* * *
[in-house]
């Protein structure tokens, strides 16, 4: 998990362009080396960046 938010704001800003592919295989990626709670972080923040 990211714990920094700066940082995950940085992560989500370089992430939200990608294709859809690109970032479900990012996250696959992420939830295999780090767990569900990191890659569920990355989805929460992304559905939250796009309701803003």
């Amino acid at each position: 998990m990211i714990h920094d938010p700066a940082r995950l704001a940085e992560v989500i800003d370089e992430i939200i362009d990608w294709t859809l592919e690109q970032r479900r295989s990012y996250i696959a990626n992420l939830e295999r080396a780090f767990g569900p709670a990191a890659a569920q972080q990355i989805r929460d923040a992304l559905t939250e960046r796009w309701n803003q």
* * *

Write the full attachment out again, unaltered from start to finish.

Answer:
[in-house]
């Protein structure tokens, strides 16, 4: 998990362009080396960046 938010704001800003592919295989990626709670972080923040 990211714990920094700066940082995950940085992560989500370089992430939200990608294709859809690109970032479900990012996250696959992420939830295999780090767990569900990191890659569920990355989805929460992304559905939250796009309701803003």
């Amino acid at each position: 998990m990211i714990h920094d938010p700066a940082r995950l704001a940085e992560v989500i800003d370089e992430i939200i362009d990608w294709t859809l592919e690109q970032r479900r295989s990012y996250i696959a990626n992420l939830e295999r080396a780090f767990g569900p709670a990191a890659a569920q972080q990355i989805r929460d923040a992304l559905t939250e960046r796009w309701n803003q």